St. Johns County ranks among the highest in the state in home prices, averaging more than $91,000 for a 1,200- to 1,600-sq.-ft. home.
The city, like many others in the state, also lacks an adequate workforce. City Manager William B. Harriss says that with unemployment rates dipping as low as 2.5%, employers are desperate to fill vacancies. Not only are better-paying jobs going unfilled, but fast-food and hotel jobs as well, he says.
To help relieve the workforce problem, St. Johns County is trying to recruit workers from outside the county. It's publicizing employment opportunities online.
And in an effort to provide more affordable rental properties to entice entry-level and service workers to the area, the county has been working with The Wilson Co., a Tampa developer. As a result of the partnership, a couple of affordable apartment complexes have been built: The 192-unit Whispering Pines and the 90-unit Woodcrest complex. Plans are in the works for a Whispering Woods complex as well. Monthly rents vary, but start as low as $235.
Person to Watch
Len Weeks was a St. Augustine city commissioner for six years and mayor for five. Now out of public office, Weeks has redirected his attention to Len Weeks Construction and several additional businesses in St. Augustine. He remains an active board member for several organizations, including the St. Augustine and St. Johns County Chamber of Commerce.
Businesses to Watch
World Golf Village Renaissance Resort started out with more of a whimper than a bang, but it's starting to recover. Jeff Johnsen became general manager last spring. Occupancy rates have risen 10% from 1999 to 2000, and bookings have tripled.
Tensolite makes insulated wires. Not exciting, perhaps, but those wires help make computers and airplanes function. The company, a subsidiary of Syracuse, N.Y.-based Carlisle Cos., employs about 275 and says it's in an acquisition mode.
According to the St. Johns County Property Appraiser's Office, the total appraised value of all real property in St. Augustine went from $639.4 million in 1998 to $850.3 million in 2000 -- up $211 million. However, the taxable real property went from $394.9 million in 1998 to $520.7 million -- up just $125 million.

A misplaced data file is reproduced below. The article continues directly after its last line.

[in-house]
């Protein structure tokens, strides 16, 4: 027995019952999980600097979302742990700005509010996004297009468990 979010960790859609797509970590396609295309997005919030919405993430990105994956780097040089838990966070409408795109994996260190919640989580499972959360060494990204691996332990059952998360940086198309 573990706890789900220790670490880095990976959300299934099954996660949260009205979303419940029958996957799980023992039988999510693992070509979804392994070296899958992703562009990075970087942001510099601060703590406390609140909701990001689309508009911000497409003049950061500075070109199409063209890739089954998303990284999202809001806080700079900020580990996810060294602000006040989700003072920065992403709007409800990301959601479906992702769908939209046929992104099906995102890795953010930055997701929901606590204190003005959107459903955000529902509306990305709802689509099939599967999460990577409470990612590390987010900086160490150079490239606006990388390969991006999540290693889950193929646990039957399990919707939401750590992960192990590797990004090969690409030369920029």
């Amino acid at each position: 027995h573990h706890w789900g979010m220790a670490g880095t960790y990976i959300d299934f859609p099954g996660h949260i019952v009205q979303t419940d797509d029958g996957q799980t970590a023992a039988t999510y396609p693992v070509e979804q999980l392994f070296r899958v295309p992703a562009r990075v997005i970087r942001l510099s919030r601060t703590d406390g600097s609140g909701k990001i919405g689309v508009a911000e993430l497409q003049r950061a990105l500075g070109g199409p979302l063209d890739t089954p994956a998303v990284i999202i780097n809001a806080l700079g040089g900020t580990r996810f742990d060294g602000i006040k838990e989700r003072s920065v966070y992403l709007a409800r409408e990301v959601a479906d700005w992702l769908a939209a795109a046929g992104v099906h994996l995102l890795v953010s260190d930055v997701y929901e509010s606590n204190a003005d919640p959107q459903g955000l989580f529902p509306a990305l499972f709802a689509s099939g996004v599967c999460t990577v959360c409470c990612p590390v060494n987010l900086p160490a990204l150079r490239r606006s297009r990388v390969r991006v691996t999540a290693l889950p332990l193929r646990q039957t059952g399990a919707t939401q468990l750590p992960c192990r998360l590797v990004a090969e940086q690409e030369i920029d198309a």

With Nocatee knocking on the door of St. Johns County, the big question is whether area citizens want to open up. Nocatee is a proposed development of 15,000 acres, primarily in St. Johns County. (It includes 2,200 acres in Duval County.) The Davis family, founders of Winn-Dixie Stores, and affiliated corporations own the land and have hired The PARC Group of Jacksonville as developer.
The owners have received a zoning change from agricultural to "new town" to allow for commercial and residential use. Nicholas Meiszer, St. Johns County commissioner, says the "new town" designation essentially gives the developers flexibility to define zoning for the area.
Nocatee has plans for about 14,200 housing units, 700 hotel rooms, 4.2 million square feet of office space, 1 million square feet of retail space, 270 acres of parks and several golf courses, in addition to schools, a town center and roads for the 38,000 residents it expects within 25 years.
Plans also include a refuge on 2,400 acres along Talomato River and 4,700 acres of wetland and upland habitat. According to the Sierra Club, the land is home to gopher tortoises, American alligators, wood storks, bald eagles, Sherman's fox squirrels, white ibises, herons, egrets, manatees and Florida black bears.
Meiszer has come out against the Nocatee plan, citing his fears about urban sprawl and environmental harm. He also says housing may not be affordable to the average family in St. Johns County, resulting in residents who live in St. Johns but work in Duval County. "It will just be suburban Jacksonville," he says.
Person to Watch
New County Commissioner Nicholas Meiszer had been county administrator six years but left that post to work for the U.S. Agency for International Development in the former Soviet Union. There, he helped foster economic development in Albania, Azerbaijan and Armenia. Though he's worked in local government for more than 30 years, the county commission seat is his first elected post.